– Pruning and Maintenance
Anthurium andraeanum needs minimum pruning. Every now and then, you will need to trim dead leaves or flower heads that have started to wilt. Always use a sharp tool, such as a pruning shear, and take the time to disinfect the blades after each cut. This will prevent any diseases from being transferred to your plant.
The Anthurium andraeanum leaves should be wiped with a damp cloth once a week, to remove any dust building up.
Is Anthurium Andraeanum Toxic?
Anthurium andraeanum is toxic to both humans and pets. All parts of this plant produce saponins and calcium oxalate crystals. If ingested, they can cause severe irritations to the mouth and throat, difficulties breathing, and also vomiting.
When pruning your Anthurium, make sure to use gardening gloves, as these toxic substances can also cause blisters and rashes on the skin.
Anthurium Andraeanum Propagation
Let’s take a closer look at each one.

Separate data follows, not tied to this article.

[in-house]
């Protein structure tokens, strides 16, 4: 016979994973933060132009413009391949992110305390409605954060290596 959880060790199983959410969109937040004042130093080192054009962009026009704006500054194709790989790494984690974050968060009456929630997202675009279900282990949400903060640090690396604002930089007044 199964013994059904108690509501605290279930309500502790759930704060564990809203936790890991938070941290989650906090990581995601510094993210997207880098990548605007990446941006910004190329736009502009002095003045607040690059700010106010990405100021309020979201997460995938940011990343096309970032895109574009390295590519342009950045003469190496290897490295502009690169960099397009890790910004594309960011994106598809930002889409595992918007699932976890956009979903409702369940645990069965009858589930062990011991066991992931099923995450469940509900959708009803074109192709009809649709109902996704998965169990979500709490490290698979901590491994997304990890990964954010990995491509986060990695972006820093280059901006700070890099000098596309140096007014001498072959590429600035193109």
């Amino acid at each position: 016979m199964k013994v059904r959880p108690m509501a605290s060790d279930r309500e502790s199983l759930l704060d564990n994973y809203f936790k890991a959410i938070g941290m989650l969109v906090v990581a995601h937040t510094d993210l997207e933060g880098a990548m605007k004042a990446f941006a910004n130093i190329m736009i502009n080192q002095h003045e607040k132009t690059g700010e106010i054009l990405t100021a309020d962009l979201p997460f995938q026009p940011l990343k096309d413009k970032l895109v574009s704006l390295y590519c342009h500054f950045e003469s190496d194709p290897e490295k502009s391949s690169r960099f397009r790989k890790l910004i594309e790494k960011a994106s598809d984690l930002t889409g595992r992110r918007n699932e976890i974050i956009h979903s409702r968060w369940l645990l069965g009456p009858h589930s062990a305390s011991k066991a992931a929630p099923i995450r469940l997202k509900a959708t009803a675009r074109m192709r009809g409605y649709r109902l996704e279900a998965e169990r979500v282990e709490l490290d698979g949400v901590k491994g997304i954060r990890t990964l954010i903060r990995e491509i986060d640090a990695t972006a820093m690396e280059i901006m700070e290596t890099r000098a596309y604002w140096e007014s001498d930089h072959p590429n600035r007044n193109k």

– Plant Division
The easiest way to propagate Anthurium andraeanum is through plant division. You can do this in spring or summer when you’re repotting a larger plant.
Simply lift the plant out of the pot, and remove some of the soil to expose the roots. Gently separate the root ball in half, so that you have enough stems and leaves on each section. Plant each half in a container with fresh potting mix. And you’re done: you now have two Anthurium plants!
You can use stem cuttings to propagate Anthurium andraeanum the same way as you would other types of aroids, such as Monstera or Pothos plants. Start by locating the leaf nodes on the plant, then cut half an inch below the node. Ideally, each cutting should have at least two nodes, but propagation will also be successful with just one.